Sunday, February 17, 2008

Destabilizing Pakistan

Two disturbing scenarios for the near-term destabilization of Pakistan under U.S. pressure have been laid out in a provocative essay by former professor Zeena Satti:

In Pakistan’s urban areas, religious lunacy is being orchestrated and celebrated while the administration watches helplessly. After the military operation of July 10, 2007 the “Red Mosque” in Islamabad was reopened for Friday prayers bearing all visible marks of the carnage that took place earlier. With blood stained walls and the belongings of killed men, women and children piled in public view, fiery sermons against the “infidels” and their paymasters were allowed to echo in the heart of Islamabad. Suicide bombings have targeted the high security garrisons of the military. No terrorist group has ever taken responsibility for these blasts. The
military rank and file does not know who it is they are supposed to fight. The
morale of the officers is steadily eroding. The judiciary is out on the streets.
Courts are a sham. Military “defections” in the North and South Wairistan are
being camouflaged as “abductions”. The disappearance of staple foods and
essential commodities from the market has instilled a deep seated despondency
amongst the people of Pakistan. High profile deportations of Pakistani notables
from Western capitals may be exercises in absurdity, but they do make Pakistani
society question the efficacy of their statehood. Washington’s “leaked” war
games dealing with the ubiquitous Pakistani nukes amount to Pakistan military’s
emasculation by its vital ally. Pentagon’s open declaration of its “discussions”
with the Pakistani generals regarding military collaboration in the tribal areas
only helps damage Pakistani troop’s as well as civil society’s moral....

Given Musharraf’s policies, spearheaded by the U.S, two plausible scenarios can emerge in Pakistan. Each will have a U.S hand in its making.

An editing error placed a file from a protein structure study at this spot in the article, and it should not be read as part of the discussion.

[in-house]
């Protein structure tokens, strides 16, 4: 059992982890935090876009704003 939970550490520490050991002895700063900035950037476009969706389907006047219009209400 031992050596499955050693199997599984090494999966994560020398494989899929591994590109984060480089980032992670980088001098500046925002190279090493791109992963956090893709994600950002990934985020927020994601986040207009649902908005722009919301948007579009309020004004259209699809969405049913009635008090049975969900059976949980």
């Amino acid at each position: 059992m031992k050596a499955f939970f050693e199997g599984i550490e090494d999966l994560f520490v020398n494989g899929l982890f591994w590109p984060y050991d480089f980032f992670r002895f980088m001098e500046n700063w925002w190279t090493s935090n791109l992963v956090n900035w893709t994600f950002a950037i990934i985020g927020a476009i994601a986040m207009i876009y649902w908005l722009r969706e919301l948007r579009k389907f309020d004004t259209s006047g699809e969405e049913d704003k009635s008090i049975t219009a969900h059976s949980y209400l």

Scenario one may entail civil war in Pakistan that splits the military itself into two factions, one for the war against the Taliban and the other against it.
This split will be augmented by the U.S’s patronage of the pro-war faction against the anti-war one. Due to the Pakistan military’s historically punitive treatment of its civilian adversaries, which includes executions and forced exiles, Pakistan’s civilian alternatives are crippled. As the conflict escalates, an increasing number of civilian
Pakistanis will seek refuge within India, impacting its stability and providing
it with an excuse to intervene. The U.S will not thwart Indian intervention, and
will even encourage India to annex Pakistan.

Scenario two could plausibly entail heavy bombardment of Pakistani tribal areas by the U.S forces, causing a flood of internal migration, which will also mean the spread of militants into the Pakistani mainland.
This could provide the U.S with a reason to lead an international demand, possibly through the U.N Security Council, for Pakistan’s denuclearization. Under threat of extensive U.S bombardment of the country in case of non-compliance, the Pakistan military is likely to capitulate. Once the nukes are neutralized, the U.S will withdraw its support for the Pakistan
military. Given the absence of viable civilian alternatives, this could spell
the strategic end of the state. India has always maintained that stability in
Pakistan is essential for stability in India. Pakistani mayhem will thus
guarantee an Indian intervention.

No comments: